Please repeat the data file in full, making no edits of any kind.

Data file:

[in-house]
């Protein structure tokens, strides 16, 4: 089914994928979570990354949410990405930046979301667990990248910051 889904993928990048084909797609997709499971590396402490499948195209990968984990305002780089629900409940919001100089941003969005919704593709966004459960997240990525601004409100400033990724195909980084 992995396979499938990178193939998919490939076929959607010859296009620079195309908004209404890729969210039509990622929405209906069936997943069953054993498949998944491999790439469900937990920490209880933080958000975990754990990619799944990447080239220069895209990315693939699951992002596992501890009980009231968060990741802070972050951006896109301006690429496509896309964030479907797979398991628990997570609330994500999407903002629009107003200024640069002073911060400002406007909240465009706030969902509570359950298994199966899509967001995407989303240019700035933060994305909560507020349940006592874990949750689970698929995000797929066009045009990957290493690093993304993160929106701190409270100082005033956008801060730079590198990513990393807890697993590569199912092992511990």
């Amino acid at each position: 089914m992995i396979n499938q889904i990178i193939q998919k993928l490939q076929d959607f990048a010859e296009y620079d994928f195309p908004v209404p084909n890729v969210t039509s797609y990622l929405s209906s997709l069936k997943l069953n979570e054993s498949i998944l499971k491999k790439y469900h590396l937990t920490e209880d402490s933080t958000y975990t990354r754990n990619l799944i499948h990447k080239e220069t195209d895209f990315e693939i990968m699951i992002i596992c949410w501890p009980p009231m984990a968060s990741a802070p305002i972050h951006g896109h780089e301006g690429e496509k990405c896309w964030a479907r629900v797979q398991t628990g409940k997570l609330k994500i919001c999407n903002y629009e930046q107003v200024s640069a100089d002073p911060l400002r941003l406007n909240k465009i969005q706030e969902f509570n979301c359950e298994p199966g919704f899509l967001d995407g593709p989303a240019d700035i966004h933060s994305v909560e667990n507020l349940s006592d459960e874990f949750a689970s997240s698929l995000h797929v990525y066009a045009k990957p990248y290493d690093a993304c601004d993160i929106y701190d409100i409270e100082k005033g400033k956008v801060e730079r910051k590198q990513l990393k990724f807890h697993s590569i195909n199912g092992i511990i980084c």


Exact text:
[in-house]
């Protein structure tokens, strides 16, 4: 089914994928979570990354949410990405930046979301667990990248910051 889904993928990048084909797609997709499971590396402490499948195209990968984990305002780089629900409940919001100089941003969005919704593709966004459960997240990525601004409100400033990724195909980084 992995396979499938990178193939998919490939076929959607010859296009620079195309908004209404890729969210039509990622929405209906069936997943069953054993498949998944491999790439469900937990920490209880933080958000975990754990990619799944990447080239220069895209990315693939699951992002596992501890009980009231968060990741802070972050951006896109301006690429496509896309964030479907797979398991628990997570609330994500999407903002629009107003200024640069002073911060400002406007909240465009706030969902509570359950298994199966899509967001995407989303240019700035933060994305909560507020349940006592874990949750689970698929995000797929066009045009990957290493690093993304993160929106701190409270100082005033956008801060730079590198990513990393807890697993590569199912092992511990």
């Amino acid at each position: 089914m992995i396979n499938q889904i990178i193939q998919k993928l490939q076929d959607f990048a010859e296009y620079d994928f195309p908004v209404p084909n890729v969210t039509s797609y990622l929405s209906s997709l069936k997943l069953n979570e054993s498949i998944l499971k491999k790439y469900h590396l937990t920490e209880d402490s933080t958000y975990t990354r754990n990619l799944i499948h990447k080239e220069t195209d895209f990315e693939i990968m699951i992002i596992c949410w501890p009980p009231m984990a968060s990741a802070p305002i972050h951006g896109h780089e301006g690429e496509k990405c896309w964030a479907r629900v797979q398991t628990g409940k997570l609330k994500i919001c999407n903002y629009e930046q107003v200024s640069a100089d002073p911060l400002r941003l406007n909240k465009i969005q706030e969902f509570n979301c359950e298994p199966g919704f899509l967001d995407g593709p989303a240019d700035i966004h933060s994305v909560e667990n507020l349940s006592d459960e874990f949750a689970s997240s698929l995000h797929v990525y066009a045009k990957p990248y290493d690093a993304c601004d993160i929106y701190d409100i409270e100082k005033g400033k956008v801060e730079r910051k590198q990513l990393k990724f807890h697993s590569i195909n199912g092992i511990i980084c």